Perhaps the aesthetic equivalent of licorice, Brutalism is revered and reviled with equal vehemence. Proponents find appeal in its rough, usually concrete, textural finishes, while detractors have called for the removal of what they consider to be ugly, stained, bunkerlike structures. Brutalist buildings have found themselves in precarious preservation territory of late; many, some over 60 years old, have fallen into disrepair, yet are ineligible for landmark status, resulting in emotionally devastating demolitions such as Alison and Peter Smithson’s Robin Hood Gardens’ in London, built in 1972 and torn down in 2017. Supporters fear additional losses and want to document these buildings before they disappear—therefore spurring a spate of books and conferences.
Brutalism’s substantive meaning has conflicting origin myths. In the UK, the Smithsons gave the term “New Brutalism” to a warehouse-vernacular aesthetic with an emphasis on as-found materiality, usually brick and concrete. In 1955, critic Reyner Banham cited the Smithsons’ work as crucial to this movement; his 1966 book, The New Brutalism: Ethic or Aesthetic?, further disseminated the term. Le Corbusier’s use of béton brut—exemplified by his Unité d’Habitation social housing projects of the 1950s, along with the architecture of Paul Rudolph and others in the United States in the 1960s—helped shift the defining characteristic of Brutalism from raw materiality to raw concrete, the literal translation of the French term.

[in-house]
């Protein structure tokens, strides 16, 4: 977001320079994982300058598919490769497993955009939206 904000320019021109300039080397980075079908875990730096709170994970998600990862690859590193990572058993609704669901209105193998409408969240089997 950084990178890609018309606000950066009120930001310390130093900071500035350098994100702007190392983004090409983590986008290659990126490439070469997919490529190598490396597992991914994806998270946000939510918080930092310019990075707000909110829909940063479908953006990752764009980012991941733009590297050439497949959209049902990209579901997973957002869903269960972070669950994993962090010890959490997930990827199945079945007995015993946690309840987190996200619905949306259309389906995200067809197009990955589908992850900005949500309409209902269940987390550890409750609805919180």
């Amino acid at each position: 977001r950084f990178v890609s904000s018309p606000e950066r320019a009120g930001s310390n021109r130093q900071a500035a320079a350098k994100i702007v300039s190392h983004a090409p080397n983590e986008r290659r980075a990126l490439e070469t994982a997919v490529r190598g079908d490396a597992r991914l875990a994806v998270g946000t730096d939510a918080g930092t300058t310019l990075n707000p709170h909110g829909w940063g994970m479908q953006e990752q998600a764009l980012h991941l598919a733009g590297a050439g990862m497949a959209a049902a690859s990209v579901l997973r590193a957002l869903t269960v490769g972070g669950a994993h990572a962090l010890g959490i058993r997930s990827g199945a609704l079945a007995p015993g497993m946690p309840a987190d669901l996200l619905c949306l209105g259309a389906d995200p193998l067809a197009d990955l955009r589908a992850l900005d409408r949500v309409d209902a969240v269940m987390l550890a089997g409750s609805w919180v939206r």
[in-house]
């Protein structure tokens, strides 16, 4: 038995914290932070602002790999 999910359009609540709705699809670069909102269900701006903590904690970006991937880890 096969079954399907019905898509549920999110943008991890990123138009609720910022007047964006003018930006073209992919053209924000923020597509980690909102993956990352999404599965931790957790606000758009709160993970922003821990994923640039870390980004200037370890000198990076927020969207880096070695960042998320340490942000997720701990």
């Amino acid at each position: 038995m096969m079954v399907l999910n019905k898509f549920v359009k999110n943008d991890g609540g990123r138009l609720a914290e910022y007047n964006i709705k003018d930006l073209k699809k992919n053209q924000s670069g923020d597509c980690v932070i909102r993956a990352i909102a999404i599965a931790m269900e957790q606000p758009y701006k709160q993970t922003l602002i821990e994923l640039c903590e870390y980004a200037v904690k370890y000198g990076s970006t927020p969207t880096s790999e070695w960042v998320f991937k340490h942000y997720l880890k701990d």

SOS Brutalism presents the theoretical issues behind the term in a two-volume set covering the origins, current state, and potential future of Brutalism. The eponymous first volume is a worldwide compendium—based on the website #SOSBrutalism—that has more than 1,100 Brutalist buildings in its database. This effort is filled with case studies and examples of structures of varying status: still in use (such as Minoru Yamasaki’s Shiraz University in Iran), heritage-protected, under threat of elimination, or demolished. Chapter introductions show the divergent attitudes to each region’s embrace of the movement. The companion volume, Brutalism: Contributions to the International Symposium in Berlin 2012, comprises 17 lectures in which authors investigate theories and regions where Brutalism was practiced according to country-specific interpretations.
In Finding Brutalism, Simon Phipps lets a rich assortment of his black-and-white photographs do the talking, save for a trio of essays at the back. But that’s precisely the point: each of his images is a 1,000-word composition on material, scale, or form, and Phipps is a master storyteller in this medium without “the distractions and extraneous detail of color,” so, as he writes, “the form and structure and surface textures [can] be amplified by the action of light and shadow.” His approach returns to the origins: “The biggest misunderstanding about Brutalism is that it is all about concrete—not only concrete, but massively formed concrete. The essence of Brutalism for me is material ‘as found.’ ”
The SOS book calls for recognition and understanding of buildings that contribute to a global heritage, which is being lost as individual examples fall into disrepair and sometimes demise. Finding Brutalism echoes this call through its meticulous cataloguing of specimens that continue to erode. Both books serve as weighty reminders of our collective legacy, preserved in print if, in the event, they fail to survive as architecture.